Monday, September 6, 2010

supreme cream scones


Sometimes after a demanding week at work, when my day off comes I wake up and want nothing more than to start a leisurely sunlit morning baking in the kitchen and listening to music. Today I woke up thinking about scones, one of my favorite indulgences whether sweet or savory.

I didn't want to do a scone that had any eggs in it, so I started by sleuthing around a bit online. I found a recipe for scones, sans eggs, originally published in Bon App├ętit magazine and available at epicurious.com, and was impressed. It involves a different series of steps than I was familiar with from drop scone recipes I have made before. It is instead a wedge scone recipe, and before baking melted butter is brushed on, and a mixture of sugar and lemon zest is sprinkled on top. Those are the basic concepts I kept from the recipe before customizing it. I was in the mood for pear blueberry scones because I had a big juicy anjou pear I wanted to use. I decided to cut back on the amount of lemon zest suggested in the original recipe so that it wouldn't dominate the other fruit flavors. I used Sucanat instead of a refined sweetener and I think it worked really well.

I also used a new flour I was excited to try. Last time I was at Whole Foods I was looking for an unrefined all purpose flour and found Bob's Red Mill Organic Hard White Whole Wheat Flour which they explain is a recent innovation: a new variety of wheat is used that grinds into a much lighter flour than traditional whole wheat flour. I always have felt conflicted about using whole wheat flour in baking recipes because though I really want the health benefit of the whole grain, I dislike the added density that seems inevitable. But this flour is amazing. It is indistinguishable from all purpose white flour as far as I can tell.

Most importantly, I should mention that these scones turned out truly amazing. My friend and I had them with tea, and she said that they were the best scones she has ever had. Now I am tempted to purchase a proper cast iron wedge scone pan so that I can continue on a quest for ultimate scone perfection.

Pear Blueberry Scones

Ingredients:
2 cups all purpose flour

1/4 cup plus 2 T. Sucanat
1 T. baking powder
1/2 tsp. salt

1 large pear, cored and chopped
1/3 cup frozen blueberries
1 T. lemon juice
2 tsp. grated lemon peel
1 1/4 cups heavy cream

3 T. unsalted butter, melted

Method:

Preheat oven to 425°F. Stir the lemon juice into the blueberries and put aside. Mix 2 cups flour, 1/4 cup sugar, 1 T. baking powder and 1/2 tsp. salt in large bowl. In a second bowl, mix the cream, pear, blueberries, and 1 tsp. of the lemon zest. Add this wet mixture to the dry ingredients and stir just until dough forms. Turn dough out onto lightly floured surface. Knead gently just until dough holds together. Form dough into an 8 or 9 inch diameter, 1/2-inch-thick round. Cut into 8 wedges.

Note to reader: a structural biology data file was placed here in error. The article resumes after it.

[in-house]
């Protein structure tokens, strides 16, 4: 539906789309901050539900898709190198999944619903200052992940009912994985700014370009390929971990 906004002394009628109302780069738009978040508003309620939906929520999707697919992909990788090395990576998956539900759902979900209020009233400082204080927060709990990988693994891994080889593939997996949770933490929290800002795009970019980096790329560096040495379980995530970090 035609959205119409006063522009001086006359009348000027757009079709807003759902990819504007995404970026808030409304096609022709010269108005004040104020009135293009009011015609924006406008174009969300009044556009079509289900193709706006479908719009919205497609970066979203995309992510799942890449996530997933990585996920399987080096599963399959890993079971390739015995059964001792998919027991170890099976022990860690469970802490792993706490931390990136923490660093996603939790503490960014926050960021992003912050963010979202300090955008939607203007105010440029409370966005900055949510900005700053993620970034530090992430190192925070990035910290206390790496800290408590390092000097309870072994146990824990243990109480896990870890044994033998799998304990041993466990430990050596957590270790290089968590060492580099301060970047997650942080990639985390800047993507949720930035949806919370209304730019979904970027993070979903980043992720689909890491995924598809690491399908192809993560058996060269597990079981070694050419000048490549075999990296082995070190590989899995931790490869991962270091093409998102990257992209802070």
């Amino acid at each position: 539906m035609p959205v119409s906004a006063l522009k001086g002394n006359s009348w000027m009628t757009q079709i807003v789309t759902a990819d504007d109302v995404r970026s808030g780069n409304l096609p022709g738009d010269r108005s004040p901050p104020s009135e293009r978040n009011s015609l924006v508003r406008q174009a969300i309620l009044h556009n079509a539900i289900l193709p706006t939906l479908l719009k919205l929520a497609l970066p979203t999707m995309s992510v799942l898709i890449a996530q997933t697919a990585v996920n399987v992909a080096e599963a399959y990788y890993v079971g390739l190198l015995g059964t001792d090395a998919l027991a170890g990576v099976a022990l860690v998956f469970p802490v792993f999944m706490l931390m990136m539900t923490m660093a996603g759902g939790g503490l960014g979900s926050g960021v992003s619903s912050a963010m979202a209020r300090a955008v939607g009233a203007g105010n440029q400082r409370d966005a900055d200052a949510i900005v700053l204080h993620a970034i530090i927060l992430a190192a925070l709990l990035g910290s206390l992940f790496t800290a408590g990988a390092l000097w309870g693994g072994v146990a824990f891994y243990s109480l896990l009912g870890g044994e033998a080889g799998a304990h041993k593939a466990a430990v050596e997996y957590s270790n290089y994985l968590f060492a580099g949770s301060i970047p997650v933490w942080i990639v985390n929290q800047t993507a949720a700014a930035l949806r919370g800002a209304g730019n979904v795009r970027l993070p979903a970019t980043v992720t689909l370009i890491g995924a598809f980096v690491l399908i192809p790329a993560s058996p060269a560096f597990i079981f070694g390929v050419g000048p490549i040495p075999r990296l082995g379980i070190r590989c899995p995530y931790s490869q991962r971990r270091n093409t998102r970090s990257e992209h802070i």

Transfer wedges to large lightly greased baking sheet, spacing evenly. Combine remaining 2 T. Sucanat and 1 tsp. lemon peel in small bowl. Brush scones with melted butter. Sprinkle with Sucanat mixture. Bake scones until light golden brown, about 15 minutes. Transfer to rack and cool slightly. (Can be prepared 1 day ahead. Cool completely. Wrap in foil; store at room temperature.) Serve the scones warm or at room temperature.



2 comments:

  1. I was looking forward to reading about the mulligatawny soup, but the page on the blog post isn't showing up! So I'm happy remembering this cream scones blog from the other week, which sounded really good (and awesome find on the new whole wheat flour), and brought me back to a time about 7 years ago. Back then I was living in the bay area, and on an occasional Saturday would go to the early morning program at the Siddha Yoga center in Oakland. From about 6:30-8 am, one could sit quietly with others in a dimly lit hall in meditation, and then for the last 45 minutes or so a disciple would lead a very sweet hindu chanting set...starting very slowly and quietly, and crescendo-ing with day break. Of course that was all good, but I have to admit that an equal part of the morning for me was the fact that the center also had a little bakery attached, where they would make, with careful devotion... -- you guessed it -- cream scones... ready just as the program let out. For me at that time, there was nothing better in the world than this, with a nice cup of black tea, or coffee. Thank you for the memory...(and I'm sure you never forget the secret ingredient of loving kindness!).

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  2. Jon! Thank you for sharing this memory, and being so generous with your description. What a lovely, comforting way to spend your Saturday mornings.

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